Recent Blog Articles
Apps to accelerometers: Can technology improve mental health in older adults?
Opioid addiction and overdoses are increasingly harming Black communities
New Harvard tool helps fact-check cancer claims
Hand pain from arthritis? This may help
Polio: What parents need to know now
Ketamine for treatment-resistant depression: When and where is it safe?
Have lupus? What to know about birth control
Screening at home for memory loss: Should you try it?
Travel tummy troubles: Here’s how to prevent or soothe them
Easy, delicious summer veggie meals will help stretch your food budget
Some lifesaving cancer therapies can harm the heart and arteries (Harvard Heart Letter, March 2010). Trastuzumab (Herceptin), a drug used to treat one type of breast cancer, has improved survival for women, but it can also weaken the left ventricle, the heart's main pumping chamber.
One study suggests that the problem may be more common than researchers had initially suspected, especially among older women. A team of researchers from Vall d'Hebron University Hospital in Barcelona, Spain, reviewed the medical records of 45 women ages 70 and older who were treated with trastuzumab. Four developed heart failure, and another eight had declines in a measure called left ventricular ejection fraction, indicating a problem in the left ventricle. Eleven of the women recovered after stopping trastuzumab, though recovery sometimes took as long as 21 weeks. In one woman, heart failure persisted (Annals of Oncology, published online Aug. 9, 2011).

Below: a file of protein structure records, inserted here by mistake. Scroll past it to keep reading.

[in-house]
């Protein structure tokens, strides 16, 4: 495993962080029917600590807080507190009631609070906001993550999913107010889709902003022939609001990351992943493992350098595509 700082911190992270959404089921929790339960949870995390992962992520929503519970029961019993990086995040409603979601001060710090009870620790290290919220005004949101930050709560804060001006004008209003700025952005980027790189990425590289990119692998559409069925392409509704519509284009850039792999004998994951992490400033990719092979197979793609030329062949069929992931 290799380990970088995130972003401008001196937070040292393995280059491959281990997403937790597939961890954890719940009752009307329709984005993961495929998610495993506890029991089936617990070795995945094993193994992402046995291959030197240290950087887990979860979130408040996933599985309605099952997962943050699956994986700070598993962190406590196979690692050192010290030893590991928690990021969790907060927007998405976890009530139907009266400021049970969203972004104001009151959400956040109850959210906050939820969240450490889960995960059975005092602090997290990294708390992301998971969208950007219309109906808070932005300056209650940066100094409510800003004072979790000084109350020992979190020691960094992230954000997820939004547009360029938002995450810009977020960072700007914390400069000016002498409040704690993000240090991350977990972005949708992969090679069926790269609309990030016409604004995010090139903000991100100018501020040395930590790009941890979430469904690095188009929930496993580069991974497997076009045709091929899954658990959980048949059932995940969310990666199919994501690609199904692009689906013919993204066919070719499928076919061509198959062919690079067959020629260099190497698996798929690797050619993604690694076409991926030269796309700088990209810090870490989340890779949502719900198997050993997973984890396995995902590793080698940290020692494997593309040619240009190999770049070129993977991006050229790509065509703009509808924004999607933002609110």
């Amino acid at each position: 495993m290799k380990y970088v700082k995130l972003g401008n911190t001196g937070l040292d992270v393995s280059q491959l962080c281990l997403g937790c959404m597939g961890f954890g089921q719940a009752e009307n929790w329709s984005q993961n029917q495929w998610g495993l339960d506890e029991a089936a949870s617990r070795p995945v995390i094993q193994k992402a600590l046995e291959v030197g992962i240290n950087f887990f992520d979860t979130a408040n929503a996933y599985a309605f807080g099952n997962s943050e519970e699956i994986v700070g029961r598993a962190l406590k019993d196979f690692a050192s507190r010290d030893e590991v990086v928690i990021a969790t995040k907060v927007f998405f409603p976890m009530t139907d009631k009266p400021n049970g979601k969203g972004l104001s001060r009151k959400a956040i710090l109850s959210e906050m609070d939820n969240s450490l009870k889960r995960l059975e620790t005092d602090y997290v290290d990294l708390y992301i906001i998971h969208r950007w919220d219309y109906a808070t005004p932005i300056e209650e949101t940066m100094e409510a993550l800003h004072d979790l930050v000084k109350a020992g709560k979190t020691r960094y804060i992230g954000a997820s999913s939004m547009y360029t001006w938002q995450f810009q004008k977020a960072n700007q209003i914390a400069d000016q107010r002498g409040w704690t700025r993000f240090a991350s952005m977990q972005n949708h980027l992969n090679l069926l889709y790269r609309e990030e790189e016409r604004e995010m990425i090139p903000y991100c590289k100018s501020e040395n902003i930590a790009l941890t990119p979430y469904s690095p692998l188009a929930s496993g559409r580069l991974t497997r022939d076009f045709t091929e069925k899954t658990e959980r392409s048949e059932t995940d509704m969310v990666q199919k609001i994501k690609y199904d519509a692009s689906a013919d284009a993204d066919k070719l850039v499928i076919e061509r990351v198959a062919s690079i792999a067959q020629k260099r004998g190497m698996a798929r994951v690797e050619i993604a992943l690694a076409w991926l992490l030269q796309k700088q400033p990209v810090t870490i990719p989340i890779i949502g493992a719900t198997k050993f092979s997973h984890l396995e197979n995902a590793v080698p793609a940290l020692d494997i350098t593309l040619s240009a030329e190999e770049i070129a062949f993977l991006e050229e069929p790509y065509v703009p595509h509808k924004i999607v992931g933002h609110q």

To continue reading this article, you must log in.
Subscribe to Harvard Health Online for immediate access to health news and information from Harvard Medical School.
- Research health conditions
- Check your symptoms
- Prepare for a doctor's visit or test
- Find the best treatments and procedures for you
- Explore options for better nutrition and exercise
I'd like to receive access to Harvard Health Online for only $4.99 a month.Sign Me Up
Already a member? Login ».
As a service to our readers, Harvard Health Publishing provides access to our library of archived content. Please note the date of last review or update on all articles.
No content on this site, regardless of date, should ever be used as a substitute for direct medical advice from your doctor or other qualified clinician.
Free Healthbeat Signup
Get the latest in health news delivered to your inbox!